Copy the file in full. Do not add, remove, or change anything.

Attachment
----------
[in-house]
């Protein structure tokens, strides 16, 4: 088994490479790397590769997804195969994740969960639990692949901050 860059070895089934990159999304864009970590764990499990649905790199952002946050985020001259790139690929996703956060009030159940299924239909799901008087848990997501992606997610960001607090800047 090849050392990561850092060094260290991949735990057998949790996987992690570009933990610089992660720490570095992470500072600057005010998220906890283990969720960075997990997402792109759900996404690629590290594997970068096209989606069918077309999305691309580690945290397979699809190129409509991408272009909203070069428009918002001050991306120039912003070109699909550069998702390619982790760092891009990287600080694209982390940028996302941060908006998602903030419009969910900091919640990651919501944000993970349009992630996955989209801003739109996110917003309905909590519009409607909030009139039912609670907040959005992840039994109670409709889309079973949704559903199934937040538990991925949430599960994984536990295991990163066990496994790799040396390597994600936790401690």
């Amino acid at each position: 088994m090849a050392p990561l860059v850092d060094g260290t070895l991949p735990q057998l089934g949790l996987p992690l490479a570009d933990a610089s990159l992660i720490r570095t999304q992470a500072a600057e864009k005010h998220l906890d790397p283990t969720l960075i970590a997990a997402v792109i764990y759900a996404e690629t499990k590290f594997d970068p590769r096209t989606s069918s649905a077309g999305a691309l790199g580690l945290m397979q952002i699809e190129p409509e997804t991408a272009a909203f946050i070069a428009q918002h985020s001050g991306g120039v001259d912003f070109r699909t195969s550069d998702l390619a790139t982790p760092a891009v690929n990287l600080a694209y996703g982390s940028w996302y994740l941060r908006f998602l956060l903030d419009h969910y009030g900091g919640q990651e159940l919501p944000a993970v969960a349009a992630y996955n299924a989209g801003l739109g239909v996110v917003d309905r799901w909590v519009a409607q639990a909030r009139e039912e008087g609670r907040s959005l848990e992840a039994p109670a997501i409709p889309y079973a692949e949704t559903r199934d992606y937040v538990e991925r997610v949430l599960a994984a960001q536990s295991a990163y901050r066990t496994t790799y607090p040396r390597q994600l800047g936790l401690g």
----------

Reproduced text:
[in-house]
């Protein structure tokens, strides 16, 4: 088994490479790397590769997804195969994740969960639990692949901050 860059070895089934990159999304864009970590764990499990649905790199952002946050985020001259790139690929996703956060009030159940299924239909799901008087848990997501992606997610960001607090800047 090849050392990561850092060094260290991949735990057998949790996987992690570009933990610089992660720490570095992470500072600057005010998220906890283990969720960075997990997402792109759900996404690629590290594997970068096209989606069918077309999305691309580690945290397979699809190129409509991408272009909203070069428009918002001050991306120039912003070109699909550069998702390619982790760092891009990287600080694209982390940028996302941060908006998602903030419009969910900091919640990651919501944000993970349009992630996955989209801003739109996110917003309905909590519009409607909030009139039912609670907040959005992840039994109670409709889309079973949704559903199934937040538990991925949430599960994984536990295991990163066990496994790799040396390597994600936790401690």
């Amino acid at each position: 088994m090849a050392p990561l860059v850092d060094g260290t070895l991949p735990q057998l089934g949790l996987p992690l490479a570009d933990a610089s990159l992660i720490r570095t999304q992470a500072a600057e864009k005010h998220l906890d790397p283990t969720l960075i970590a997990a997402v792109i764990y759900a996404e690629t499990k590290f594997d970068p590769r096209t989606s069918s649905a077309g999305a691309l790199g580690l945290m397979q952002i699809e190129p409509e997804t991408a272009a909203f946050i070069a428009q918002h985020s001050g991306g120039v001259d912003f070109r699909t195969s550069d998702l390619a790139t982790p760092a891009v690929n990287l600080a694209y996703g982390s940028w996302y994740l941060r908006f998602l956060l903030d419009h969910y009030g900091g919640q990651e159940l919501p944000a993970v969960a349009a992630y996955n299924a989209g801003l739109g239909v996110v917003d309905r799901w909590v519009a409607q639990a909030r009139e039912e008087g609670r907040s959005l848990e992840a039994p109670a997501i409709p889309y079973a692949e949704t559903r199934d992606y937040v538990e991925r997610v949430l599960a994984a960001q536990s295991a990163y901050r066990t496994t790799y607090p040396r390597q994600l800047g936790l401690g």